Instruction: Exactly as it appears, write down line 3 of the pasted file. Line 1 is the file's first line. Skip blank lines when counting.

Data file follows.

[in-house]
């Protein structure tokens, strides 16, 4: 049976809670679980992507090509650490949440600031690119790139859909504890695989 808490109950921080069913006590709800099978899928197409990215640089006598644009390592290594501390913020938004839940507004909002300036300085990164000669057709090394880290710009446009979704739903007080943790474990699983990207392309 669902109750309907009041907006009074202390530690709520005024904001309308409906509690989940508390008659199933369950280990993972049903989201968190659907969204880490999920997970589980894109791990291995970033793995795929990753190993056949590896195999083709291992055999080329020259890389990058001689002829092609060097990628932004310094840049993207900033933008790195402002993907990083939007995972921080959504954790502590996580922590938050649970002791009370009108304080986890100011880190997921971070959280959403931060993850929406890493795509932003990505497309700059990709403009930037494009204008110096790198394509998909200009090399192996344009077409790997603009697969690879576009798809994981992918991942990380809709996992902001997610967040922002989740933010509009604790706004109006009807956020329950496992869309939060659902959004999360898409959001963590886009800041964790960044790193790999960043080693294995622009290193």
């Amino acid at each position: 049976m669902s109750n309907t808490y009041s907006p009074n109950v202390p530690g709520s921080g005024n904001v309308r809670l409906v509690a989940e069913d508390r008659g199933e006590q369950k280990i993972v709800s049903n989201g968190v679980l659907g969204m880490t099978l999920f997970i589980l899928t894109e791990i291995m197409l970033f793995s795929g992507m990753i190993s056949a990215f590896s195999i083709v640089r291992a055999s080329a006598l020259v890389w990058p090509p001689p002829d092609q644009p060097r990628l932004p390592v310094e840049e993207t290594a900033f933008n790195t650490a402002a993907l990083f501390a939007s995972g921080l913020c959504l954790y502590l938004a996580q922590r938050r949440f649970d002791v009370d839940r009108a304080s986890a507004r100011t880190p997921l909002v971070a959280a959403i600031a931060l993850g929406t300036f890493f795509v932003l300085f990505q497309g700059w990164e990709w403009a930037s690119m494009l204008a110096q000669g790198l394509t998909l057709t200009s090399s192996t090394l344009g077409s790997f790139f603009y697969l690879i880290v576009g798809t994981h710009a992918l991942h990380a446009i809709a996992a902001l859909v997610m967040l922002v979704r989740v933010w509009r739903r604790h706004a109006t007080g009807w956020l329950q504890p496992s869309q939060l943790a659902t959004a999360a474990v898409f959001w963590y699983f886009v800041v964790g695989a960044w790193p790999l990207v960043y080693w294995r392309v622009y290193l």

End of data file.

């Amino acid at each position: 049976m669902s109750n309907t808490y009041s907006p009074n109950v202390p530690g709520s921080g005024n904001v309308r809670l409906v509690a989940e069913d508390r008659g199933e006590q369950k280990i993972v709800s049903n989201g968190v679980l659907g969204m880490t099978l999920f997970i589980l899928t894109e791990i291995m197409l970033f793995s795929g992507m990753i190993s056949a990215f590896s195999i083709v640089r291992a055999s080329a006598l020259v890389w990058p090509p001689p002829d092609q644009p060097r990628l932004p390592v310094e840049e993207t290594a900033f933008n790195t650490a402002a993907l990083f501390a939007s995972g921080l913020c959504l954790y502590l938004a996580q922590r938050r949440f649970d002791v009370d839940r009108a304080s986890a507004r100011t880190p997921l909002v971070a959280a959403i600031a931060l993850g929406t300036f890493f795509v932003l300085f990505q497309g700059w990164e990709w403009a930037s690119m494009l204008a110096q000669g790198l394509t998909l057709t200009s090399s192996t090394l344009g077409s790997f790139f603009y697969l690879i880290v576009g798809t994981h710009a992918l991942h990380a446009i809709a996992a902001l859909v997610m967040l922002v979704r989740v933010w509009r739903r604790h706004a109006t007080g009807w956020l329950q504890p496992s869309q939060l943790a659902t959004a999360a474990v898409f959001w963590y699983f886009v800041v964790g695989a960044w790193p790999l990207v960043y080693w294995r392309v622009y290193l």